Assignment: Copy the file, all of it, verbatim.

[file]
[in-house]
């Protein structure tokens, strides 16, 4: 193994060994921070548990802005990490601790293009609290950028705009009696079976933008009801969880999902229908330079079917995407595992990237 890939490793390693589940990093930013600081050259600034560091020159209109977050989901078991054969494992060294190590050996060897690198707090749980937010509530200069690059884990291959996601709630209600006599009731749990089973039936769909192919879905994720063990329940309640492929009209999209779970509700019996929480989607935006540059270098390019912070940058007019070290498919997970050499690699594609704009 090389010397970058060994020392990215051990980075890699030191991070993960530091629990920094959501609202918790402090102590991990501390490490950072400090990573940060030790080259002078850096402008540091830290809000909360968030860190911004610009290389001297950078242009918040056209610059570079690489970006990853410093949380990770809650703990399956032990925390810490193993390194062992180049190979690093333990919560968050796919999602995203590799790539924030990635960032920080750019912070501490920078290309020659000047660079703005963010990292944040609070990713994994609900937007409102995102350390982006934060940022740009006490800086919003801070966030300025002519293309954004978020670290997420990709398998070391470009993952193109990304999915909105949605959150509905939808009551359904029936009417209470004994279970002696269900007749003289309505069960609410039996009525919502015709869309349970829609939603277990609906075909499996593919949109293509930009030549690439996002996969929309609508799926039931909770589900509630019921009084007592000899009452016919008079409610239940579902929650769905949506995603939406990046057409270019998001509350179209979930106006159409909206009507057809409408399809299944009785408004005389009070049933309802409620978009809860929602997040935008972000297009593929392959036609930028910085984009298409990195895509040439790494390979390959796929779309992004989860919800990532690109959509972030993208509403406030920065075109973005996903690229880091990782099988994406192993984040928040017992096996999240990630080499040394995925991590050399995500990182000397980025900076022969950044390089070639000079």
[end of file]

[in-house]
């Protein structure tokens, strides 16, 4: 193994060994921070548990802005990490601790293009609290950028705009009696079976933008009801969880999902229908330079079917995407595992990237 890939490793390693589940990093930013600081050259600034560091020159209109977050989901078991054969494992060294190590050996060897690198707090749980937010509530200069690059884990291959996601709630209600006599009731749990089973039936769909192919879905994720063990329940309640492929009209999209779970509700019996929480989607935006540059270098390019912070940058007019070290498919997970050499690699594609704009 090389010397970058060994020392990215051990980075890699030191991070993960530091629990920094959501609202918790402090102590991990501390490490950072400090990573940060030790080259002078850096402008540091830290809000909360968030860190911004610009290389001297950078242009918040056209610059570079690489970006990853410093949380990770809650703990399956032990925390810490193993390194062992180049190979690093333990919560968050796919999602995203590799790539924030990635960032920080750019912070501490920078290309020659000047660079703005963010990292944040609070990713994994609900937007409102995102350390982006934060940022740009006490800086919003801070966030300025002519293309954004978020670290997420990709398998070391470009993952193109990304999915909105949605959150509905939808009551359904029936009417209470004994279970002696269900007749003289309505069960609410039996009525919502015709869309349970829609939603277990609906075909499996593919949109293509930009030549690439996002996969929309609508799926039931909770589900509630019921009084007592000899009452016919008079409610239940579902929650769905949506995603939406990046057409270019998001509350179209979930106006159409909206009507057809409408399809299944009785408004005389009070049933309802409620978009809860929602997040935008972000297009593929392959036609930028910085984009298409990195895509040439790494390979390959796929779309992004989860919800990532690109959509972030993208509403406030920065075109973005996903690229880091990782099988994406192993984040928040017992096996999240990630080499040394995925991590050399995500990182000397980025900076022969950044390089070639000079």